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Reconciling Quantity and Quality

Achraf Ait Sidi Hammou

I’m sure you’ve heard about the pottery parable but just in case you haven’t here’s the TLDR:

A pottery teacher splits his class into two groups. One is assigned with the task of creating a pot every day. The other has to work only on a single — albeit perfect — pot. On the final class, the works of highest quality all came from the “quantity” group.

Another similar funny experiment is the marshmallow test. If you put MBAs, engineers, researchers or any other white collar worker in a room with the task of building the highest tower made of sticks and marshmallows, and kids in another room, guess what? Kids always win!

Why? Because “smart adults” spend 90% of their 30 minutes coming up with strategies and plans. They try to give everybody a role and brainstorm complex structure on paper. But once they actually try it, everything falls apart.

Meanwhile, kids just try a bunch of things immediately, and by the end of the clock, they come up with a pretty decent structure albeit messy.

The moral of these two stories is that we should let go of control and planning everything. The only way to get better at our craft is to practice over and over as quickly as possible.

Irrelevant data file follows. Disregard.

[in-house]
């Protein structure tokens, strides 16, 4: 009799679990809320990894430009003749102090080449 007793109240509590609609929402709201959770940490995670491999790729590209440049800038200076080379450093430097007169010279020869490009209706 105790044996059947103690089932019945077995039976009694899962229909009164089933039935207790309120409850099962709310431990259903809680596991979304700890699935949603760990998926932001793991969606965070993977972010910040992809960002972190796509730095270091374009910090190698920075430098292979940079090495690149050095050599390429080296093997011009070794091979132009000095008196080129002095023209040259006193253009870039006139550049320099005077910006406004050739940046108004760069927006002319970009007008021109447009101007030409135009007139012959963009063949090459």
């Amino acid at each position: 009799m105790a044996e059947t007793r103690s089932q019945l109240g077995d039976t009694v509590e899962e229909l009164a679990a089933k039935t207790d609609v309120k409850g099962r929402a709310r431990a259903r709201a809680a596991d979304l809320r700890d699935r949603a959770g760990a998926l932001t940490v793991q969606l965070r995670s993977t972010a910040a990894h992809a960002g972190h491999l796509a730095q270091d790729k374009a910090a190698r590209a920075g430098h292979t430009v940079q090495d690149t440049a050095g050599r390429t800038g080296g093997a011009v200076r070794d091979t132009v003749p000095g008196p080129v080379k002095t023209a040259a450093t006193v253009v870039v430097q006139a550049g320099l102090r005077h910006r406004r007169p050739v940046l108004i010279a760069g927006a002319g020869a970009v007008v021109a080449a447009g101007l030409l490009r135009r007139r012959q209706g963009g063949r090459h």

I’m uneasy with this though. This works great when we’re talking about fundamental skills such as writing, designing or programming.

But what about more complex endeavour such as building businesses, doing research or writing books?

I’m trying something to reconcile both the quantity required to get great with the quality necessary with these more complex tasks: iteration.

Indeed, the only way to reach perfection is to first build something that sucks and then iterating to get something good, then great.

Each iteration can be considered as a rep. Quantity is not constrained to doing something entirely new from scratch. It’s about showing up every day and doing the work.

I want to write long form essays. I’m going to publish a new edit every single day until I get something great.

I want to build an amazing startup. I’m going to push code, write memos and talk to users every single day.

I want to do research. I’m going to read papers, write code and experiment every single day.